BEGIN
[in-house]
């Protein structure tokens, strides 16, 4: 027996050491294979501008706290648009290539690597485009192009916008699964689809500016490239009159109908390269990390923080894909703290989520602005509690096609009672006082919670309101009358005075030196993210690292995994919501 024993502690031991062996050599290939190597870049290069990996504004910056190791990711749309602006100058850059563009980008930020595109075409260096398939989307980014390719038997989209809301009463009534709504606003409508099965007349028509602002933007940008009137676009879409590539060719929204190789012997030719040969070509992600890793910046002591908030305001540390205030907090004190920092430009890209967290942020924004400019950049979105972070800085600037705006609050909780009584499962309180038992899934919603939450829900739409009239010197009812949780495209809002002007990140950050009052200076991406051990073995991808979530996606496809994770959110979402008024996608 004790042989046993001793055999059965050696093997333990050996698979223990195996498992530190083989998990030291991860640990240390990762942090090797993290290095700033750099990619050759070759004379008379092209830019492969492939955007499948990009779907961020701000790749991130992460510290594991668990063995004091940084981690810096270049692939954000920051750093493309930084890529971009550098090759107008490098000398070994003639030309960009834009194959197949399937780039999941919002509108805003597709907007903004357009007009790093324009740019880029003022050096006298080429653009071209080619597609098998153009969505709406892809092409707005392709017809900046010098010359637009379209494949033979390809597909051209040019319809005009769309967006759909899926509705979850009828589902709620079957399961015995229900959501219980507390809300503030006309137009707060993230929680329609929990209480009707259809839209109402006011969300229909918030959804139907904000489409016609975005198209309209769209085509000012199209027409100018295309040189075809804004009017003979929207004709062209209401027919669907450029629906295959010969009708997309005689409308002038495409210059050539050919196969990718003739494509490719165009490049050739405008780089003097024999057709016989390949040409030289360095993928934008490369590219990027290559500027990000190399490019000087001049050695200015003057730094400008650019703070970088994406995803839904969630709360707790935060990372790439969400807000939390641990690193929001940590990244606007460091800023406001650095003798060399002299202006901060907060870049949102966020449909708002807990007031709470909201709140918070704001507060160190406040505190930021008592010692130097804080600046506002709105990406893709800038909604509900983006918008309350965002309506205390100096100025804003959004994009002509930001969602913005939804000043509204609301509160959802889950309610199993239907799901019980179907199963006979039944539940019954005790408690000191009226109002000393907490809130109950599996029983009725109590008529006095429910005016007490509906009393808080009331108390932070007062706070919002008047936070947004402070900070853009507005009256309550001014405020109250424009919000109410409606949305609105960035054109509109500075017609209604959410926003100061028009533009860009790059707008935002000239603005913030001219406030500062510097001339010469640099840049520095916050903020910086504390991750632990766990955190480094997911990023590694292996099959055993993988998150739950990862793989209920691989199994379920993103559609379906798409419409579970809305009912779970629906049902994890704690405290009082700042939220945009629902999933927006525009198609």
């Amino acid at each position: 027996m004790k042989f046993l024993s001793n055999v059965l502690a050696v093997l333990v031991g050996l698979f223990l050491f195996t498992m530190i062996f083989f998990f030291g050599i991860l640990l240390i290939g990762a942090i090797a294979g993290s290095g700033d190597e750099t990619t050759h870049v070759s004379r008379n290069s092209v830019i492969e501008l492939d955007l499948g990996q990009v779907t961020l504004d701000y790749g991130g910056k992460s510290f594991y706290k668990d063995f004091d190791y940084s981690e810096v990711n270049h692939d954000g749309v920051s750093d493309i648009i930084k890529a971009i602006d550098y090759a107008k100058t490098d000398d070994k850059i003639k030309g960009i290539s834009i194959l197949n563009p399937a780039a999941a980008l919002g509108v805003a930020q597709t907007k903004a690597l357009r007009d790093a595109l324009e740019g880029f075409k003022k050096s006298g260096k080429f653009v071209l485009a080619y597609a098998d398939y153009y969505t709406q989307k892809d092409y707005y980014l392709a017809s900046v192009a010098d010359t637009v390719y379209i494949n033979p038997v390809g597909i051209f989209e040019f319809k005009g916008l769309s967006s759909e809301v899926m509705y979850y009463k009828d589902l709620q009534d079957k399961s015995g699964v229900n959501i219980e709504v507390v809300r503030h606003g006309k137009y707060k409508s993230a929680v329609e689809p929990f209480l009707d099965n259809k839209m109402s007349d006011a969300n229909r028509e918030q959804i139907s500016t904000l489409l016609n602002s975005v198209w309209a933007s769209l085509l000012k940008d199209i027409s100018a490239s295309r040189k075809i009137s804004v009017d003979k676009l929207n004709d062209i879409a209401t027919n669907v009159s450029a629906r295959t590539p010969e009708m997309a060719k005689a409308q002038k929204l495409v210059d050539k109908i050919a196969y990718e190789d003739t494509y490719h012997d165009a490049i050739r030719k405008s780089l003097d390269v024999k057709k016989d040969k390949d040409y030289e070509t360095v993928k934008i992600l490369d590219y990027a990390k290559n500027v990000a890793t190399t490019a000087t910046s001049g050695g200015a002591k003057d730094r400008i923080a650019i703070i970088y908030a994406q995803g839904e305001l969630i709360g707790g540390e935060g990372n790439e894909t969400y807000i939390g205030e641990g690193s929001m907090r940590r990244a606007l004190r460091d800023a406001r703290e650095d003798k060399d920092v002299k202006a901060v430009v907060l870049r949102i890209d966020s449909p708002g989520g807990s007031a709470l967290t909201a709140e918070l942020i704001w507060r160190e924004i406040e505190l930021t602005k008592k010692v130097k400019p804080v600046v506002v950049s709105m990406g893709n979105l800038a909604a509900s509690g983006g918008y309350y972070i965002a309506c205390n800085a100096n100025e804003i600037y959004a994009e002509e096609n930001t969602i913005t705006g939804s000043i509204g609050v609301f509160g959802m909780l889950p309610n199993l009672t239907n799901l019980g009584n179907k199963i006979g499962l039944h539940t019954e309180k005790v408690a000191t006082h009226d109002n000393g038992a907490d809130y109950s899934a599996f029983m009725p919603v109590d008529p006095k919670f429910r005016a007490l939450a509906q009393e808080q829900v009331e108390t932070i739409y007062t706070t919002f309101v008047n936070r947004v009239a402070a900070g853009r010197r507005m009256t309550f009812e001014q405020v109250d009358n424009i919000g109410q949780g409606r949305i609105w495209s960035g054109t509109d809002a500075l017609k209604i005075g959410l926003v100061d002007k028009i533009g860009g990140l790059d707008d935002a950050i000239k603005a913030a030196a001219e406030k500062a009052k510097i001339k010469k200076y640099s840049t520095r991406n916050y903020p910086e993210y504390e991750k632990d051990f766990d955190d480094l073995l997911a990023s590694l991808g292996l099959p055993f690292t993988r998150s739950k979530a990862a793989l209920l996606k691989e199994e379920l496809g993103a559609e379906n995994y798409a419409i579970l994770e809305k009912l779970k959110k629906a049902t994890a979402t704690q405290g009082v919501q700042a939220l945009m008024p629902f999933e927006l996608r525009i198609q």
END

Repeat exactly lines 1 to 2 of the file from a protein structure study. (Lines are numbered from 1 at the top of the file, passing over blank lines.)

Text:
[in-house]
């Protein structure tokens, strides 16, 4: 027996050491294979501008706290648009290539690597485009192009916008699964689809500016490239009159109908390269990390923080894909703290989520602005509690096609009672006082919670309101009358005075030196993210690292995994919501 024993502690031991062996050599290939190597870049290069990996504004910056190791990711749309602006100058850059563009980008930020595109075409260096398939989307980014390719038997989209809301009463009534709504606003409508099965007349028509602002933007940008009137676009879409590539060719929204190789012997030719040969070509992600890793910046002591908030305001540390205030907090004190920092430009890209967290942020924004400019950049979105972070800085600037705006609050909780009584499962309180038992899934919603939450829900739409009239010197009812949780495209809002002007990140950050009052200076991406051990073995991808979530996606496809994770959110979402008024996608 004790042989046993001793055999059965050696093997333990050996698979223990195996498992530190083989998990030291991860640990240390990762942090090797993290290095700033750099990619050759070759004379008379092209830019492969492939955007499948990009779907961020701000790749991130992460510290594991668990063995004091940084981690810096270049692939954000920051750093493309930084890529971009550098090759107008490098000398070994003639030309960009834009194959197949399937780039999941919002509108805003597709907007903004357009007009790093324009740019880029003022050096006298080429653009071209080619597609098998153009969505709406892809092409707005392709017809900046010098010359637009379209494949033979390809597909051209040019319809005009769309967006759909899926509705979850009828589902709620079957399961015995229900959501219980507390809300503030006309137009707060993230929680329609929990209480009707259809839209109402006011969300229909918030959804139907904000489409016609975005198209309209769209085509000012199209027409100018295309040189075809804004009017003979929207004709062209209401027919669907450029629906295959010969009708997309005689409308002038495409210059050539050919196969990718003739494509490719165009490049050739405008780089003097024999057709016989390949040409030289360095993928934008490369590219990027290559500027990000190399490019000087001049050695200015003057730094400008650019703070970088994406995803839904969630709360707790935060990372790439969400807000939390641990690193929001940590990244606007460091800023406001650095003798060399002299202006901060907060870049949102966020449909708002807990007031709470909201709140918070704001507060160190406040505190930021008592010692130097804080600046506002709105990406893709800038909604509900983006918008309350965002309506205390100096100025804003959004994009002509930001969602913005939804000043509204609301509160959802889950309610199993239907799901019980179907199963006979039944539940019954005790408690000191009226109002000393907490809130109950599996029983009725109590008529006095429910005016007490509906009393808080009331108390932070007062706070919002008047936070947004402070900070853009507005009256309550001014405020109250424009919000109410409606949305609105960035054109509109500075017609209604959410926003100061028009533009860009790059707008935002000239603005913030001219406030500062510097001339010469640099840049520095916050903020910086504390991750632990766990955190480094997911990023590694292996099959055993993988998150739950990862793989209920691989199994379920993103559609379906798409419409579970809305009912779970629906049902994890704690405290009082700042939220945009629902999933927006525009198609």